Liability Insurance

Posted In: Coffee Break

  • Participant
    Debbie on #185750

    I’ve been asked by two venues to have proof of liability insurance. Can anyone recommend an insurance company who offers it? Anderson, who I have my harp insured through does not offer it.

    Participant
    Elizabeth Volpé Bligh on #185765

    Western Financial Group insures musicians’ instruments in Canadian orchestras, and they include liability insurance in the package.

    Participant
    catherine-rogers on #185785

    I have it through The Hartford. It isn’t very expensive.

    Participant
    Affeltranger@att.net on #186582

    I have it in conjunction with my “umbrella” policy for houses, cars, etc. Check with your personal insurance person. Less than $10 per year.

    Participant
    Debbie on #187962

    I contacted Western Financial and they only cover musicians in Canada. The Hartford told me they don’t offer liability insurance to musicians; only to music teachers. I’m going to keep pursuing it and will let you know if I’m able to find an insurance company that offers it.

    Participant
    Sylvia on #187967

    I’m wondering why they would require it. Do they also require it of bands? What types of venues are they? Are you there for an extended stay as in an opera pit? All the other percussion would be there also.

    Participant
    Debbie on #187970

    It’s just a wedding venue. The banquet manager said they require all outside vendors to provide proof of liability insurance. They must have had an incident. I guess it’s in case someone trips over my amp or something. It doesn’t seem necessary for a harpist but in this day and age you never know.

    Spectator
    Brenda Street on #187971

    Debbie, I’ve just been through the same thing, and I did manage to find the right insurance. I was hired to play an open house on the 17th floor of a large office building here in Atlanta. Was advised by client that I would need to use the (dreaded) loading dock to move the harp and other things in. She then told me that the building management company needed an “ACORD Certificate” from me as proof of general liability insurance. (I had never before in my whole, long career been asked for this.) I have homeowners and auto insurance thru The Hartford. They told me they weren’t able to provide this type of insurance. So after much internet research, I found a company that does issue policies for performers. It’s “Sadler & Company, Inc.” They are the agent for “Nationwide Mutual Insurance Co.” I paid $215.00 for a one-year policy, and I now have an ACORD Certificate showing that I am insured as a professional musician(harpist) for $1,000,000 each occurrence. (Think that’s enough? Whew.) This seems to be the industry standard as proof of insurance for what we do. I hope this is of some help to you.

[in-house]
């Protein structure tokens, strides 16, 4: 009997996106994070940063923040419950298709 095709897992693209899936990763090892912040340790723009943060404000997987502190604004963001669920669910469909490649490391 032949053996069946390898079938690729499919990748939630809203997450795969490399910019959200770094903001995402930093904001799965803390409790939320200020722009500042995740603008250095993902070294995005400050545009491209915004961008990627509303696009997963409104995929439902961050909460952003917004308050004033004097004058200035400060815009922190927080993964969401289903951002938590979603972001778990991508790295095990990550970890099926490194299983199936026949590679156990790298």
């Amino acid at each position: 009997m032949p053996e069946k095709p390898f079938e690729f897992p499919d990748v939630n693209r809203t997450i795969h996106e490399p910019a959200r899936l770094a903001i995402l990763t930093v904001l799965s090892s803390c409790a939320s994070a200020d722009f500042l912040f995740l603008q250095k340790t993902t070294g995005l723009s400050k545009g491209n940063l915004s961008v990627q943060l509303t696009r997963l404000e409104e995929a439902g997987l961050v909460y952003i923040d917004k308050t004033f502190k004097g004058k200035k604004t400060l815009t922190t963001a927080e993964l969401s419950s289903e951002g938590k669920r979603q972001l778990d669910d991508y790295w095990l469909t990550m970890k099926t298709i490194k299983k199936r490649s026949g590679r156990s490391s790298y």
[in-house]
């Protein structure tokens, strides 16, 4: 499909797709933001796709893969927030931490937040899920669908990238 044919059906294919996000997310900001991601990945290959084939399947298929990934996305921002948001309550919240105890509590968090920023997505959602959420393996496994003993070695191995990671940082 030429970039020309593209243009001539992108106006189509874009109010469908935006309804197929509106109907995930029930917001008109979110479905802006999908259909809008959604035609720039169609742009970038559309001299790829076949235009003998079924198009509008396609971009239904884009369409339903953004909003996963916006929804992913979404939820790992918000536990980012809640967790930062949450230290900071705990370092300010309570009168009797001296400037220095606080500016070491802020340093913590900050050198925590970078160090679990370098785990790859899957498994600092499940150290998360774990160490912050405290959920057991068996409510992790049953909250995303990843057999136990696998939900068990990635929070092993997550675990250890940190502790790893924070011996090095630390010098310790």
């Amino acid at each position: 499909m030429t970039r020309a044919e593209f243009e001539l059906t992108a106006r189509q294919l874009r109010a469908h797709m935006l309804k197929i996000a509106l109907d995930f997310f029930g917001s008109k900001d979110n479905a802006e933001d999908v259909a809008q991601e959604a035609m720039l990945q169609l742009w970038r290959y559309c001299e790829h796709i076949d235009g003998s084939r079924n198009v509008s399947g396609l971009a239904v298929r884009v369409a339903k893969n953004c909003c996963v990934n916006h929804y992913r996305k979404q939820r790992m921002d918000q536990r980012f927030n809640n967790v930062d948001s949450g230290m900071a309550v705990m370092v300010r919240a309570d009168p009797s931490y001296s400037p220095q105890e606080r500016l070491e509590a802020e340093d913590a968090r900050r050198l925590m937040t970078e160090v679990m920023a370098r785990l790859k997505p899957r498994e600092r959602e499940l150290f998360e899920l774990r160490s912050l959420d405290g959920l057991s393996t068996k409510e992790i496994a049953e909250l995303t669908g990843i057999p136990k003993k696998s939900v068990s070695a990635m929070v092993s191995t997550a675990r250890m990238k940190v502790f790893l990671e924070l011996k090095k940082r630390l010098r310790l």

http://www.sadlersports.com/entertainersinsurance/
    Phone: 800.622.7370

    Member
    DianaRowan on #187972

    I generally just get a 1-day vendor liability policy for $50 through:

    Dominique Capper
    DHC Insurance, LLC.
    P.O. Box 948
    Warrenville, IL. 60555
    (888) 288-1829
    FAX (630) 393-5666
    http://www.dhcins.com

    I’ve done it maybe 4 times in my career, so it’s still more cost-effective than getting yearly coverage unless you are going to be hired on an ongoing basis by the venue.

    Participant
    Sylvia on #187976

    How silly. I never thought of myself as a menace to anyone when I’m out playing. I would just decline the job ..telling the site and the wedding couple I don’t have that kind of insurance, and I think it’s an unreasonable requirement….and refer it to another harpist.

    Member
    DianaRowan on #187977

    Actually, I have had someone trip over my harp and fall flat on their face, so it’s not such an outlandish request, even though it’s unusual.

    Participant
    Sylvia on #187978

    I getcha…like tripping on an extension cord. I still wouldn’t…unless it gets to be a universal thing …then I would have to.
    Your story reminded me of a brunch I had in the 80s. They had the food set up next to a fountain, and it was obvious which side of the food table to be on, but this lady, dressed in her Sunday finest, tottered up on her high heels on the OTHER side, the ledge right next to the fountain. She slid off, and there was a tremendous splash. Fortunately, I was out of range. She was soaked from head to toe and made her way out of the place to go home and dry out. I doubt if she thought of a lawsuit against the place. I think only her pride was hurt. Everyone was trying not to laugh because it was like slapstick comedy.

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